Stud Season in England and Ireland – One Tenth of All Mares Covered by Galileo’s Sons

A few weeks ago we focused on the data from this year’s stud season in North American. Now we will have a look on the stud season in England and Ireland – again mainly from the perspective of most demanded sires and activity of individual paternity lines. A comparison with the previous season may be interesting, as it will reveal the major trends in England and Ireland.

Soldier Of Fortune, the busiest sire of 2016 in UK and Ireland. Photo Coolmore

First let us look at the table of the most demanded sires. According to data in Return of Mares, Galileo’s son Soldier of Fortune, moved this year from Haras Du Logis, France, into Beeches Stud, Ireland, an NH Coolmore’s subsidiary, made it to the top, with 304 mares. The following places of most demanded stallions are, too, occupied by National Hunt stallions, as are three Monsun’s sons Getaway (299 mares), Ocovango (274) and Shirocco (248). Monsun was a quite exceptional stallion and perhaps the last hope for survival of the once ruling Blandford dynasty. Unfortunately today, when there is a considerable demand among breeders in England and Ireland for his sons, it is very likely that the days of this line are soon to be numbered, since a National Hunt breeding can hardly be expected to produce a new star which would shift this line a generation further. But my pessimist outlook may be changed by Maxios, based in Germany.

The most active stallions in 2016 in the UK and Ireland

Stallion Sire Mares
GETAWAY Monsun 299
OCOVANGO Monsun 274
SHIROCCO Monsun 248
FAME AND GLORY Montjeu 243
MAHLER Galileo 237
KODIAC Danehill 232
SAGEBURG Johannesburg 224
WALK IN THE PARK Montjeu 222
WESTERNER Danehill 215
ZOFFANY Dansili 208
CAMELOT Montjeu 207
GUTAIFAN Dark Angel 203
ELZAAM Redoute's Choice 201
ASK Sadler's Wells 200
DARK ANGEL Acclamation 195
ANJAAL Bahamian Bounty 194
DANDY MAN Mozart 193
POWER Oasis Dream 185
LOPE DE VEGA Shamardal 183
CALIFET Freedom Cry 179
CAMACHO Danehill 178
JET AWAY Cape Cross 176
NO NAY NEVER Scat Daddy 170
DYLAN THOMAS Danehill 166
IVAWOOD Zebedee 160
DUBAWI Dubai Millennium 159
GALILEO Sadler's Wells 158
CASAMENTO Shamardal 157
NOTNOWCATO Inchinor 157
YEATS Sadler's Wells 156
CABLE BAY Alleged 155
REQUINTO Dansili 152
WAR COMMAND War Front 152
DRAGON PULSE Kyllachy 150
GLENEAGLES Galileo 150
OUTSTRIP Exceed and Excel 150
KAYF TARA Sadler's Wells 148
KINGSTON HILL Mastercraftsman 147
DAWN APPROACH New Approach 146
IFFRAAJ Zafonic 146
GOLDEN HORN Cape Cross 145
ZEBEDEE Invincible Spirit 144
ALHEBAYEB Dark Angel 142
EPAULETTE Commands 141
MILAN Sadler's Wells 139
TEOFILO Galileo 139
VALIRANN Nayef 139
AUSTRALIA Galileo 137
KINGMAN Invincible Spirit 137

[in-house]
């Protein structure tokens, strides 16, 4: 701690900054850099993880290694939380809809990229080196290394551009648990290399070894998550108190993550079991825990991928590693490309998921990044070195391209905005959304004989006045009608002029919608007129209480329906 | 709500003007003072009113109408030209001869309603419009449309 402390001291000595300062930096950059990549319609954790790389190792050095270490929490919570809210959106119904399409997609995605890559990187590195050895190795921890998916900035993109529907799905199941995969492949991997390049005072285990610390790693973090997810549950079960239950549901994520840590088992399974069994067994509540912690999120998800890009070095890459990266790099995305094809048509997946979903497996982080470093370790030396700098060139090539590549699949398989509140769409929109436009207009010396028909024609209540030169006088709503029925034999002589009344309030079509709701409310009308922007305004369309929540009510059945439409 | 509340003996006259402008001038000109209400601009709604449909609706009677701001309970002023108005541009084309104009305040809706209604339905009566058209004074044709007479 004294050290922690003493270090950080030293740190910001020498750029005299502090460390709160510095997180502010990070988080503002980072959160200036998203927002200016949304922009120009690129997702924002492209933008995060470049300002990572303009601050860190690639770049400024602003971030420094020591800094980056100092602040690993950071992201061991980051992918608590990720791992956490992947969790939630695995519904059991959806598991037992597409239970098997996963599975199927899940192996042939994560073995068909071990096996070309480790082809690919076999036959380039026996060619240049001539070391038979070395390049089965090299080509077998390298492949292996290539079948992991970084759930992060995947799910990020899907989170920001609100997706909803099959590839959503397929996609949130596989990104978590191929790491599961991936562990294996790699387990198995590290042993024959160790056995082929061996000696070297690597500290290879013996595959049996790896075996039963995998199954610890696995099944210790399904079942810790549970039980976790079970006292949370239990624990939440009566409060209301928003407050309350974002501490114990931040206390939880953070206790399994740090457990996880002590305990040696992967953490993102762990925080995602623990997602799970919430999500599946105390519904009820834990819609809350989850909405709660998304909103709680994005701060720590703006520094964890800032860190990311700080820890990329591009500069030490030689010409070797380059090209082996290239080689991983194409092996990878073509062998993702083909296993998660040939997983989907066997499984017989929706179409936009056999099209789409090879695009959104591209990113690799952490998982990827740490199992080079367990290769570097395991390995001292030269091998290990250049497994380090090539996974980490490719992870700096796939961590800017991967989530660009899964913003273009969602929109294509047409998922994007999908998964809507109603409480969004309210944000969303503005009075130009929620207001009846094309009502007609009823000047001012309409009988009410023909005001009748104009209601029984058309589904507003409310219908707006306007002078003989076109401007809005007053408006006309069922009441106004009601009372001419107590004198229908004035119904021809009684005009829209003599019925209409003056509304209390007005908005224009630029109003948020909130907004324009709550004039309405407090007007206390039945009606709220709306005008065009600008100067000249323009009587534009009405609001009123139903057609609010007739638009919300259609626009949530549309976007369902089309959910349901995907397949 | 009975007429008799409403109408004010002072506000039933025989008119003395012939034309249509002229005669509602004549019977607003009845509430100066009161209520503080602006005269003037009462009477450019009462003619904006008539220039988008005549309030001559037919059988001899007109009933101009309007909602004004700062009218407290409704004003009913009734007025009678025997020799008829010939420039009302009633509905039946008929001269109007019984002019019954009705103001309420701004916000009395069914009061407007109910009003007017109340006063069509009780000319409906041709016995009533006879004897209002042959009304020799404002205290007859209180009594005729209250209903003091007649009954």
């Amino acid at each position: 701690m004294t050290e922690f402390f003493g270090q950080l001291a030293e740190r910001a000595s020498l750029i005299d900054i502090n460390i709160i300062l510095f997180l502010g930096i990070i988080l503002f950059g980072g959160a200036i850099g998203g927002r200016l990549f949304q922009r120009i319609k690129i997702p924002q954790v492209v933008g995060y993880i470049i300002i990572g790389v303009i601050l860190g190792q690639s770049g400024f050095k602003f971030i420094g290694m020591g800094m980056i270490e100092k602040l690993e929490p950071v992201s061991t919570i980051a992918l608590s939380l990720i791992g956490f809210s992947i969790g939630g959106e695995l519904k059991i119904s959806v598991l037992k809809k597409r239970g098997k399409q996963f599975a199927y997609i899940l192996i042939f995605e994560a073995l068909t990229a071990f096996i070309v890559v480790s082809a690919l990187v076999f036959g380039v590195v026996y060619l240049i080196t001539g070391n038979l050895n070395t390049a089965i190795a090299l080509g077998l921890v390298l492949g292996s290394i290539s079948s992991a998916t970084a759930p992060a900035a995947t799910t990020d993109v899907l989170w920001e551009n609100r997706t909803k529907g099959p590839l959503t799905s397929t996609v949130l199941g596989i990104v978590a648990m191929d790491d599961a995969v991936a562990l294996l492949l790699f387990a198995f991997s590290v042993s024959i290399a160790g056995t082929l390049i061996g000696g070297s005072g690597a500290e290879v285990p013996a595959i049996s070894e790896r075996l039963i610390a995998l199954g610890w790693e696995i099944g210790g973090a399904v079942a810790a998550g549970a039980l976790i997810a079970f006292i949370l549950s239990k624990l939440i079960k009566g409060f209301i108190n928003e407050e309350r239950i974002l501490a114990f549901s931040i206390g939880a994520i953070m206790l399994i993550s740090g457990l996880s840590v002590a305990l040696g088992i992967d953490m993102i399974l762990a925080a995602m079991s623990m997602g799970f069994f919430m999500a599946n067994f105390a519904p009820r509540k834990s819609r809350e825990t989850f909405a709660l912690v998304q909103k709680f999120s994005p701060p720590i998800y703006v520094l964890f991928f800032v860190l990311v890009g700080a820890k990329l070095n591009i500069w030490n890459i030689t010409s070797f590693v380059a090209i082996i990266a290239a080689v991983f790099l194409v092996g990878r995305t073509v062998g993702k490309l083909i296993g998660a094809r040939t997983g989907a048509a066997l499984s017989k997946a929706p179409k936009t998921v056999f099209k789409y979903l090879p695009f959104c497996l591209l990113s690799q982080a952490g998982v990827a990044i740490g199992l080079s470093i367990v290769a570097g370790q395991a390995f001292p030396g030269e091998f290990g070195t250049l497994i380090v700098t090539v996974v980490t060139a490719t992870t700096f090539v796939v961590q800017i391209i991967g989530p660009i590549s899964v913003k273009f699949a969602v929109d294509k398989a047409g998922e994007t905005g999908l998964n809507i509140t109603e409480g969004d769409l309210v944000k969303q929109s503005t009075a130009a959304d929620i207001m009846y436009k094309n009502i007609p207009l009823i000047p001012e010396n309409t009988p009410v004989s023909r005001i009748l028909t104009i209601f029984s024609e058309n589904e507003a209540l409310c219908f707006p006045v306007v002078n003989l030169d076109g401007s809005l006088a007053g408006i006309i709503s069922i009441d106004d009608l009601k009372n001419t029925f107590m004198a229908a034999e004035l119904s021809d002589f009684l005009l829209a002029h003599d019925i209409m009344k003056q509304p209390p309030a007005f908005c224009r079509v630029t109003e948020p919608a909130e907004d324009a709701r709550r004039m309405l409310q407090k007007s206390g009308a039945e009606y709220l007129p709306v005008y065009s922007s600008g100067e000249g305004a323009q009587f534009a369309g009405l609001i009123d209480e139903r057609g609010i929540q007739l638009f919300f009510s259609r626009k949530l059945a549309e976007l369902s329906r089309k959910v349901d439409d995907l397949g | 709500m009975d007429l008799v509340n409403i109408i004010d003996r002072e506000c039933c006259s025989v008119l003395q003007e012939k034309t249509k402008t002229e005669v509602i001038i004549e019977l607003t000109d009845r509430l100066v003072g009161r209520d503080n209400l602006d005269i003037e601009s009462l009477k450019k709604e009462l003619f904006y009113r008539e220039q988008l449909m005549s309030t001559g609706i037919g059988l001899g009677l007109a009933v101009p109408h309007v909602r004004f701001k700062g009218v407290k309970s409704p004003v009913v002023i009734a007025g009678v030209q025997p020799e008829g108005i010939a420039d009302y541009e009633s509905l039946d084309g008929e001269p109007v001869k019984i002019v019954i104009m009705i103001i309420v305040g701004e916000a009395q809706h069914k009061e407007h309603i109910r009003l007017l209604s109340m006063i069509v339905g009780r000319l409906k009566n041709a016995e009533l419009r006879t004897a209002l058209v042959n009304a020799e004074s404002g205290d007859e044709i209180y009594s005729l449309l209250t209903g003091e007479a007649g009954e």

NATHANIEL Galileo 135
BLUE BRESIL Smadoun 134
SEA THE STARS Cape Cross 132
BATED BREATH Dansili 131
HELMET Exceed and Excel 130
TELESCOPE Galileo 130

While stallions of staying lines are hugely demanded mainly in National Hunt breeding, on the flat most of the breeders seek bearers of precocity and speed. It can come as no surprise that the most demanded flat stallion was Danehill’s son Kodiac, an excellent producer of two-year olds and half-brother to another of the most demanded stallions, Invincible Spirit, who covered 232 mares. The second most demanded flat stallion was, for a change, Danehill’s grandson Zoffany by Dansili, who covered 208 mares. But even among the flat stallions sources of stamina, at least on the highest level, are demanded, as is proved by the Epsom Derby winner Camelot, who covered 207 mares and will have his first two-year-olds on the racecourse next year.

Montjeu’s son Camelot is the grandson of Sadler’s Wells, who is – thanks to his popularity at stud both for flat and NH – one of the most demanded blood among English and Irish sires. Even more demanded, however, are stallions of Danzig's line and if we leave aside NH breeding, where the position of Danzig line stallions is considerably weaker than the position of sons and grandsons of Sadler’s Wells, the margin would be even greater. Both lines gradually win more and more positions. In season 2014 the stallions of the two lines covered 53.3% of all mares in England and Ireland, this year it was 58.9%. The growth of their share naturally reflects their success on the racecourse, but it, logically, diminishes the share of other lines and strengthens the trend of narrowing blood base and suppression of once very strong lines. Blandford has already been mentioned but he keeps his position strong at least in NH breeding, but a sad fate is that of another of the former giants, Hyperion. His line was represented this year at stud in England and Ireland by only two stallions, sons of Bahamian Bounty. The debuting stallion Anjaal, the winner of the July Stakes, covered 194 mares, while Pastoral Pursuits only 18.